To eval or not to eval?


eval("") in Javascript can be useful, but it can also be harmful. When should you use eval? And should you use new Function([], "") instead?

When and why you shouldn’t use eval

First off, you obviously shouldn’t use eval for things like eval("alert('Hi!')"). You also shouldn’t use eval when you’re getting code from the user, and you don’t want them to have access to local variables. That’s what new Function is for. And secondly, if you execute the following code, you can see that eval is up to 33x slower, if not more.

function executionTime(code) {
	var t0 = performance.now()
	code()
	var t1 = performance.now()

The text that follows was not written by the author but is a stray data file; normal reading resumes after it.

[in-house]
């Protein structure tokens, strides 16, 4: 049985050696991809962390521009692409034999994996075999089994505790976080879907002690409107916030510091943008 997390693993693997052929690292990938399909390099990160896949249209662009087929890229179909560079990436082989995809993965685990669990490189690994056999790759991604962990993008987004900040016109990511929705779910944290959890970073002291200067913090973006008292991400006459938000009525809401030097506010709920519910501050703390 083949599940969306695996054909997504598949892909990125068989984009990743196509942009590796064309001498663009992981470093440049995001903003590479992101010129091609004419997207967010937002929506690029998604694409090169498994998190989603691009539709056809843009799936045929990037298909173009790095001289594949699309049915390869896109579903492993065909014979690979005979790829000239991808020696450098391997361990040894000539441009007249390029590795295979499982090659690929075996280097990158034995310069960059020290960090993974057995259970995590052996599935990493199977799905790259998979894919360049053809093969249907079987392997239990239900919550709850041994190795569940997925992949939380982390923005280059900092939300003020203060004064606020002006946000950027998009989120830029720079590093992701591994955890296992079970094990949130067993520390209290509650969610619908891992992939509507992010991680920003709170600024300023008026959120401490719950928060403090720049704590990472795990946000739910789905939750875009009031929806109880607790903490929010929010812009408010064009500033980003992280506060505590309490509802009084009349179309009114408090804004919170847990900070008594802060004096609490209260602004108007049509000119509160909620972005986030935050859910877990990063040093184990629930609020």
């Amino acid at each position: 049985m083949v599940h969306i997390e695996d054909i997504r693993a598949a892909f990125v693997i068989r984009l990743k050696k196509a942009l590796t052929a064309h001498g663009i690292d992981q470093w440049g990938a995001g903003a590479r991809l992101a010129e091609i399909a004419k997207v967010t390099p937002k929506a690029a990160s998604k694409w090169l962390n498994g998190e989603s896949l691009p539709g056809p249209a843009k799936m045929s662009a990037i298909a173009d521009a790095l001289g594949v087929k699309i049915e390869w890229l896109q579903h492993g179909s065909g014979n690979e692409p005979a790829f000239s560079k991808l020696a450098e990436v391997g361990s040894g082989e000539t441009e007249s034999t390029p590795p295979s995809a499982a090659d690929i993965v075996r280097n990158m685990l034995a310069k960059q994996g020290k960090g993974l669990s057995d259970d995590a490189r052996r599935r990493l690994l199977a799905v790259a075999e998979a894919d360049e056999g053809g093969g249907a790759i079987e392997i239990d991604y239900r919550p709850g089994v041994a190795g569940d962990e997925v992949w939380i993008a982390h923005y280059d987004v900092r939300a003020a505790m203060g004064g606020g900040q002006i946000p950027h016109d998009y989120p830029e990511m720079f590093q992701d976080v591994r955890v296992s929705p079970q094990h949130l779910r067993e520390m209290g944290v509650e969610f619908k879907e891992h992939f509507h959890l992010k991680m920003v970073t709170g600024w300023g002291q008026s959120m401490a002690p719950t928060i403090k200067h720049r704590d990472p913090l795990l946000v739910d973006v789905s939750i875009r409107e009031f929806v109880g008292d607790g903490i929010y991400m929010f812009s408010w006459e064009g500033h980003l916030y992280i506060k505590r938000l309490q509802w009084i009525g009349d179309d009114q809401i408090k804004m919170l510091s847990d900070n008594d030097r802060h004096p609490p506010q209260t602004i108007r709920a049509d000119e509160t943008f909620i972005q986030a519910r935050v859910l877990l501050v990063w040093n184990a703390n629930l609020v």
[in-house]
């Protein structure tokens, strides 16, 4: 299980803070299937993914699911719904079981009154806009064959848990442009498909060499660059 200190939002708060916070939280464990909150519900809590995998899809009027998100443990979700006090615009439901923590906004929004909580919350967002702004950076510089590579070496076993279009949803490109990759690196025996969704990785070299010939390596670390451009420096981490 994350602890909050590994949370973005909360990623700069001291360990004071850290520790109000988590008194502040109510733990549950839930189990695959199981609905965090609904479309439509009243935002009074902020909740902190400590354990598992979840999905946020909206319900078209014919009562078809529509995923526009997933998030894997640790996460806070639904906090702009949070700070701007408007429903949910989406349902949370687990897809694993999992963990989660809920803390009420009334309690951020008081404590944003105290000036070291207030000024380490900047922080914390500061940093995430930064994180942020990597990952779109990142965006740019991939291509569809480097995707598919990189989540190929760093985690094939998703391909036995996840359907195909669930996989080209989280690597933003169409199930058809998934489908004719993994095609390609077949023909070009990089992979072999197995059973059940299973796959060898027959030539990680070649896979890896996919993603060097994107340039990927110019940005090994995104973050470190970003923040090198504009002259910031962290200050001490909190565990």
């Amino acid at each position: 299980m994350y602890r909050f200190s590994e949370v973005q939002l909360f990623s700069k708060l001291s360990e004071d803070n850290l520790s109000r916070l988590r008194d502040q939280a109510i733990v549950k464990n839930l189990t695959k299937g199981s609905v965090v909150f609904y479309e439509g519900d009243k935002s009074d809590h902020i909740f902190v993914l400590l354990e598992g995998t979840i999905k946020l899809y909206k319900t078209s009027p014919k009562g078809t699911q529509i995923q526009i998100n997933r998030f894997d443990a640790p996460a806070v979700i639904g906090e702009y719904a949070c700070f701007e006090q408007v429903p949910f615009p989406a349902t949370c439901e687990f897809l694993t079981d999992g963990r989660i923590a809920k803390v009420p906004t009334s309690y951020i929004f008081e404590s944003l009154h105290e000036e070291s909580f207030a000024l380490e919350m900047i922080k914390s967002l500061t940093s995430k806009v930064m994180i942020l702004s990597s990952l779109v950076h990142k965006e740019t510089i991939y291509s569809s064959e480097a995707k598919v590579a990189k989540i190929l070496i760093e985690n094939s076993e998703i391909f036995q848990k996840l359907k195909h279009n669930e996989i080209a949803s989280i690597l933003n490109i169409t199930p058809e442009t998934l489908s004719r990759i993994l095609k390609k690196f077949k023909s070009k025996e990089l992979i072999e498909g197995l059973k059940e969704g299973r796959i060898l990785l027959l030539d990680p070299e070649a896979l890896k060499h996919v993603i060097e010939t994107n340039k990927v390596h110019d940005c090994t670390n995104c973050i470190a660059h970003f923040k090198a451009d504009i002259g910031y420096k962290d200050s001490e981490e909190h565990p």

return t1 - t0
}

console.log(executionTime(function() {
	var x = "Hi!"
}))

console.log(executionTime(function() {
	eval('var x = "Hi!"')
}))


In some cases, var x = "Hi!" even takes 0 seconds! (Of course, it actually doesn’t, but you can see how little time it takes compared to eval)

When you should use eval

There are a few cases where you do want to use eval, but sometimes new Function([], "") is better. It just depends. You might use eval when you need to run Javascript dynamically, but most of the time, new Function([], "") is better for that.

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